By Dr. Yanira Cruz
Today, the Family and Medical Leave Act (FMLA) turns 21 years old, and as a daughter, mother, caregiver, and worker I couldn’t be more thrilled. For more than two decades, the FMLA has provided workers the ability to maintain their jobs while they take care of their own health or that of a loved one, including myself. But we are the lucky ones. There are still many Americans who have to negotiate between their responsibilities as a worker and their duties within their households. Sadly, this negotiation is never a win-win situation.
Currently, 40% of workers do not have access to paid sick leave. This means that not every worker who needs time off to take care of a medical or health condition can’t afford it because they will receive partial or no pay during their leave of absence. A 2012 study from the Department of Labor showed that almost 5% of those without access to FMLA needed to take time off for medical or health reasons and couldn’t. Of those, nearly half said they couldn’t take the time off because they couldn’t afford it.
On the other hand, those who did take unpaid leave or partial paid leave were not better off. The DOL also reports that workers who took leave without FMLA had to seek alternative ways to make ends meet, such as borrowing money, using savings, putting off paying bills, limiting spending, or signing up for public assistance. And, if we look at low-income workers, the data and numbers are even more dismal.
Given that households are becoming increasingly multigenerational— particularly in the Latino community— we must continue the path our fellow advocates forged in 1993 with the passage of the FMLA. That is why as President and CEO of the National Hispanic Council on Aging (NHCOA), I have made paid sick leave and paid family and medical insurance a key legislative issue for the organization.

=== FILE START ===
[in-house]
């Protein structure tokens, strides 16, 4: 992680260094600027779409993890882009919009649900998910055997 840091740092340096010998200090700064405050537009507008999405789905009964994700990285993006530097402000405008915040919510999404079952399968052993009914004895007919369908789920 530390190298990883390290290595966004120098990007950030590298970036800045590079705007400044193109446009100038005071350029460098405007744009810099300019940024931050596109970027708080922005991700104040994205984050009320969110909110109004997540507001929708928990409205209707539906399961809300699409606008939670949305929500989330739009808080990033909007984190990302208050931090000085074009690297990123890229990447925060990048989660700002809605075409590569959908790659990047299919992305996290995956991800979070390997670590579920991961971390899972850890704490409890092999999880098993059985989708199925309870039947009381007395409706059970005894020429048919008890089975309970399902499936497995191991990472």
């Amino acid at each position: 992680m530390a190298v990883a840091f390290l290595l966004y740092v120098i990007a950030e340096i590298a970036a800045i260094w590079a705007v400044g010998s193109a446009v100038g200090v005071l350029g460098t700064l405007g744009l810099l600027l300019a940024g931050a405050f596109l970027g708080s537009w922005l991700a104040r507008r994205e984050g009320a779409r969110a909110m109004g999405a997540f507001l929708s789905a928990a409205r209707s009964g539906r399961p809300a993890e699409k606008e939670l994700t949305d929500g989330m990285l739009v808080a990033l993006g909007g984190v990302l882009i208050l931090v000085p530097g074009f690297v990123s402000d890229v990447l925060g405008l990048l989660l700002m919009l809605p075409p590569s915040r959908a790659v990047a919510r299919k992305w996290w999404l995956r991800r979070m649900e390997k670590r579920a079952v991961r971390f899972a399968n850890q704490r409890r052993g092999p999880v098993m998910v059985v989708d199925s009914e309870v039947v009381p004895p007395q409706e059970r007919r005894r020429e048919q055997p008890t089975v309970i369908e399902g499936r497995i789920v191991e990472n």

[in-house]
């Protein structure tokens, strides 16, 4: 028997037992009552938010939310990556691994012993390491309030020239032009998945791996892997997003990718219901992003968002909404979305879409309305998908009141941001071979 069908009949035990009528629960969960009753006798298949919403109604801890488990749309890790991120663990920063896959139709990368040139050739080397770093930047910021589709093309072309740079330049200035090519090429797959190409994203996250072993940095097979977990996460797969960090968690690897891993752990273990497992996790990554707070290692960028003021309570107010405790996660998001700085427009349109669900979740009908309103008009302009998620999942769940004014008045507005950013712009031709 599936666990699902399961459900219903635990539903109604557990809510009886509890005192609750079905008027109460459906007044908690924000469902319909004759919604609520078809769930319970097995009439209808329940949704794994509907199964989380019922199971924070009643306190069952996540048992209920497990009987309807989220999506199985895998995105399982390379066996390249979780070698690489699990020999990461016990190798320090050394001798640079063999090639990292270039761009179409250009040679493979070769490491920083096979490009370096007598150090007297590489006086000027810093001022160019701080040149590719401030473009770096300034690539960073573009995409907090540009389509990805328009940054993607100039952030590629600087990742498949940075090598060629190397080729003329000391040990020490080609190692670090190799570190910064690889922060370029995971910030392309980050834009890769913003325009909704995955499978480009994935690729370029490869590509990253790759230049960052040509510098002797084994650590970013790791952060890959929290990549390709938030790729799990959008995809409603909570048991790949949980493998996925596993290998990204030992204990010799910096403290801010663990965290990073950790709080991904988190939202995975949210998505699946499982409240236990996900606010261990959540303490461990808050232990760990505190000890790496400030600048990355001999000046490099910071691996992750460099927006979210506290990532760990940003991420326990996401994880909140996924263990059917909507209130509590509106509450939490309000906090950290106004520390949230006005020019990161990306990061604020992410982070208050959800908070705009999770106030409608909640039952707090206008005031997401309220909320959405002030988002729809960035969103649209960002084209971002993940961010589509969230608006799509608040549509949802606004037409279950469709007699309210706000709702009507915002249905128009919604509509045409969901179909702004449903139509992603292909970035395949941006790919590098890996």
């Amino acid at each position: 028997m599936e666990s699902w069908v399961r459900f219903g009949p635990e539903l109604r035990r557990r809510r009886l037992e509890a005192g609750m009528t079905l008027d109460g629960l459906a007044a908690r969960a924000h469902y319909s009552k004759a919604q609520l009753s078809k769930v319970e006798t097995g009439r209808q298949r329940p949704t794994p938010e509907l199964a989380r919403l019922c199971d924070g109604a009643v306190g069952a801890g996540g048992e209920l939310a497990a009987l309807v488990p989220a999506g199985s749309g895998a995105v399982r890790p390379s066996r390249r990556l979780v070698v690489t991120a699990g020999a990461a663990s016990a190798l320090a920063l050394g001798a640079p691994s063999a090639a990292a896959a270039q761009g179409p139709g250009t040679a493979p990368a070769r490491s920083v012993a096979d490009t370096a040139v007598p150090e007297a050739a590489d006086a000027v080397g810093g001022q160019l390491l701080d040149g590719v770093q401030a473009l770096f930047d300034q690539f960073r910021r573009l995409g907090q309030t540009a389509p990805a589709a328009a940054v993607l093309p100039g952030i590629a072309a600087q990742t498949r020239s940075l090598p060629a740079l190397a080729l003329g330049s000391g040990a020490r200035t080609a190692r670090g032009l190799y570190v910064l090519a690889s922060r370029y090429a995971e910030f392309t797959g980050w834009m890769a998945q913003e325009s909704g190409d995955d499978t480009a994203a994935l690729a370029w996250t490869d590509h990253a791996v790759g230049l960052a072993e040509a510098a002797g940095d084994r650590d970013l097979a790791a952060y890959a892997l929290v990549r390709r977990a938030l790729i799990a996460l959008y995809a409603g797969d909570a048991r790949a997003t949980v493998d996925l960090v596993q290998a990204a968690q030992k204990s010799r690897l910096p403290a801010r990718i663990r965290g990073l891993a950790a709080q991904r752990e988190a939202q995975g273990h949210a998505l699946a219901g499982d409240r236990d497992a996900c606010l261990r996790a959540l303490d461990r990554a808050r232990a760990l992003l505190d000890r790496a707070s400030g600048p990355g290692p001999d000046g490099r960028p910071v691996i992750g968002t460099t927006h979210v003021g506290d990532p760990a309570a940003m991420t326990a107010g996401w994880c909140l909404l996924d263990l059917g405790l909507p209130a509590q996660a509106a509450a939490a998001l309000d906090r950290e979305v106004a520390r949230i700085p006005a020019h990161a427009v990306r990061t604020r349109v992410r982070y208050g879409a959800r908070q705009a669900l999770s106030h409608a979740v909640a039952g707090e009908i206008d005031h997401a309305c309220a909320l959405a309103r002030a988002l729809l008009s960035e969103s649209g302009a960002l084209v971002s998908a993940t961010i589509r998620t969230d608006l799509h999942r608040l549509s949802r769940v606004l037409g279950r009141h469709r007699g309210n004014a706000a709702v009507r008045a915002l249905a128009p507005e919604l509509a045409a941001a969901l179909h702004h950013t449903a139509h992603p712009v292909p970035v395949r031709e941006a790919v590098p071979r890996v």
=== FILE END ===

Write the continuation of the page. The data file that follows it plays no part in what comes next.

When workers are healthy, businesses are healthy. And when family members are healthy, communities thrive. Over the past couple of years, we have worked with closely with advocates in California and New Jersey to inform and educate Latinos, who tend to be working family caregivers, about the FMLA and paid sick leave so that they understand their rights as workers.
Today, on behalf of NHCOA, I renew our support for the FMLA and urge Congressional action on two pieces of legislation Congress is currently considering related to paid sick leave and family and medical insurance, the Healthy Families Act (paid sick days) and the FAMILY Act (paid family and medical leave insurance). Both pieces of legislation would help eliminate the choice people face between their health and family and their economic security.
I am also making a wish in honor of the FMLA’s 21st birthday. I wish for swift, bipartisan action on the Healthy Families Act and the FAMILY Act this year because being a good worker should not come at the expense of caring for one’s family and health.
Wish the FMLA a happy 21st birthday by tweeting this wish:
Let’s build on the success of the #FMLA and support workers by passing the #FAMILYAct and #HealthyFamilyAct this year. #FMLA21
This is part of the Family Values at Work blog carnival on the FMLA anniversary—read all the posts there.